Service Reinstates Kutz
got an early Christmas present on the morning of 23 December
2006. It came in the form of an Express Mail envelope. It contained a tersely worded statement from the plant manager to the effect that,
"Ryan Kutz is reinstated and is instructed to report for duty 23 December 2006 at 10:30 PM." Christmas miracles do happen. Ryan would
like to thank his family, friends and supporters who helped make this happen. Undoubtedly one of the hundreds of letters or emails sent out, reached out
and touched the right person. He's looking forward to having a fair chance to complete his probation and joining the ranks of career Postal Employees."
Service Terminates Iraq War Veteran for Unacceptable Attendance
A disabled Iraqi War veteran has just received a
very cruel Christmas present. His employer, the U.S. Postal Service fired him due to “unacceptable attendance” caused by his PTSD (Post
Traumatic Stress Disorder) and his hospitalization with stage four colon
cancer. Please hear his story and do what you can.
Ryan Keith Kutz enlisted in the United States Army on April 2001 at the
age of 17. He served for three years with the 101st infantry as a 240B,
machine gunner. During his enlistment 13 months were spent in harms way
in Mosul Iraq. While on patrol there, Ryan was shot in the chest at
close range by an Iraqi with a handgun. Luckily, his body armour
absorbed the impact, leaving him only badly bruised. He received a Good
Conduct discharge upon his return in April 2004.
Ryan has had a hard time adjusting back to civilian life. At the end of
his enlistment, he was brought back with insufficient time to
out-process and didn’t receive the required transitional help. Since
then he has been diagnosed with PTSD and tried to commit suicide twice.
He’s tried to cope by working hard
but has bounced from one low paying, unbenefited job to another. This
year it looked like his luck had changed. He
started at the Springfield Missouri P&DC on 30 September 2006. This
could be a good thing since it pays well and has benefits, but . . .
The Postal Service has new hires work as PTF’s (Part Time Flexibles) and was
requiring them to work 7 days a week, 12 hours a day according
to the Tour 1 MDO. (After all, its cheaper to work one person 84
hours a week and not pay benefits on a second person.) The Union goes in
each week and is sometimes successful in getting them a day off, but only
after a fight. I don’t know many disabled vets who can work 84 hours a
week. Ryan struggled. He’s called in and missed work a couple of times
due to his PTSD. I’m confident this wouldn’t have happened if employees
weren’t being taken advantage of and were given at least one day off a
week. It’s hard for any person to work that many hours without any
assurance of time off. How does a disabled veteran go see his doctor?
How does a disabled veteran make it thru a tough week when there is no end?
After working 12 hours on Thanksgiving, Ryan was rushed to the VA
Hospital at Fayetteville AR with abdominal pains. He spent three days
there in the hospital and received two blood transfusions and numerous
tests. When the VA found out he had private insurance they sent him to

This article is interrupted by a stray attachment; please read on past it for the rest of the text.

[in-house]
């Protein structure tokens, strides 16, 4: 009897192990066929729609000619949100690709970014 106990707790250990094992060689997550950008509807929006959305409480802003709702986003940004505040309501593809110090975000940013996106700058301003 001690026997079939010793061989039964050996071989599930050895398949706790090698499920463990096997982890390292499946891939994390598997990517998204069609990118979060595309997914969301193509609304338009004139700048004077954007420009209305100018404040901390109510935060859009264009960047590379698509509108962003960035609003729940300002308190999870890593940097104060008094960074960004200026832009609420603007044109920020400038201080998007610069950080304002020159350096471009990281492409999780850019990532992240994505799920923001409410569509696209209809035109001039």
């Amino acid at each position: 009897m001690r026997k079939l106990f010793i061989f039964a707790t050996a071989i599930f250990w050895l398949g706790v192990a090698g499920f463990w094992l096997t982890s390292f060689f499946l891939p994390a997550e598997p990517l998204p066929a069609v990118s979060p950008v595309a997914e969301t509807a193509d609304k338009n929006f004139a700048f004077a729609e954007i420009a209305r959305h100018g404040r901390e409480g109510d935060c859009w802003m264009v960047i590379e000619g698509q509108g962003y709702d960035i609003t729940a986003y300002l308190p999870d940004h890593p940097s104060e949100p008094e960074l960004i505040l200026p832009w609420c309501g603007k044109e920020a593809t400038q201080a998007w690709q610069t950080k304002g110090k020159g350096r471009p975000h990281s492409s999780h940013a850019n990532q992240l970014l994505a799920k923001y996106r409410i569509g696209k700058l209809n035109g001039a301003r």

St. John’s Hospital in Springfield. He spent the next five days in the
hospital, receiving another two blood transfusions and more tests. On 03
December 2006, he was diagnosed with stage four colon cancer at the age
of 23. The cancer has spread to his liver and all they can do for him at
this time is to start him on chemo. There is no history of colon cancer
on either side of his family. Of all colon cancer patients, less then 5%
are in his age group. How does this happen? One has to wonder if maybe
his exposure to depleted uranium shells or time spent guarding Iraqi
chemical weapons sites might have contributed to this.
Ryan was discharged on 06 December and released by his doctor to return
to work. After working the next two days, he was abruptly sent home at
the start of his shift on the third day. Postal management prevented him
from working his next six scheduled days as they tried to decide what
paper work they required. Ryan finally went back to work on Sunday, 17
December and was promptly handed a letter from the plant manager firing him for “unacceptable attendance.” Merry Christmas.
The U.S. Postal Service hired him knowing he was a disabled veteran and
that he would need reasonable accommodation. They did not provide
reasonable accommodation when they expected him to work seven days a
week, 12 hours a day. While it’s true that Ryan missed 11 days while he
was in the hospital, who could have worked during this time? To add
insult to injury, the U.S. Postal Service caused him to miss the last 6
days he was scheduled to work. This was due to their incompetence and
treachery as they prepared their case to discard yet another disabled
In my opinion, Ryan was fired because he can’t work 84 hours a week.
Since when did we require our disabled veterans to ,”sell their souls”
to get a decent job? The attendance is just a convenient excuse. If it
were just for the money, Ryan would leave and never look back
considering how badly they treat their employees. But its not, if he’s
going to have a fighting chance to beat his cancer he desperately needs
the medical insurance he’s purchased there. Ryan can work and wants to work.
Is this how we treat those who are willing to fight and die for
our country when they return? Ryan is a hard worker who deserves
better than this. He survived the worst that Iraq could throw at
him. I hope he can survive being fired from the U.S. Postal
Service. I’m confident I can speak for all my follow veterans
when demanding Ryan be given a chance to continue to serve in
the U.S. Postal Service.
END OF READER SUBMISSION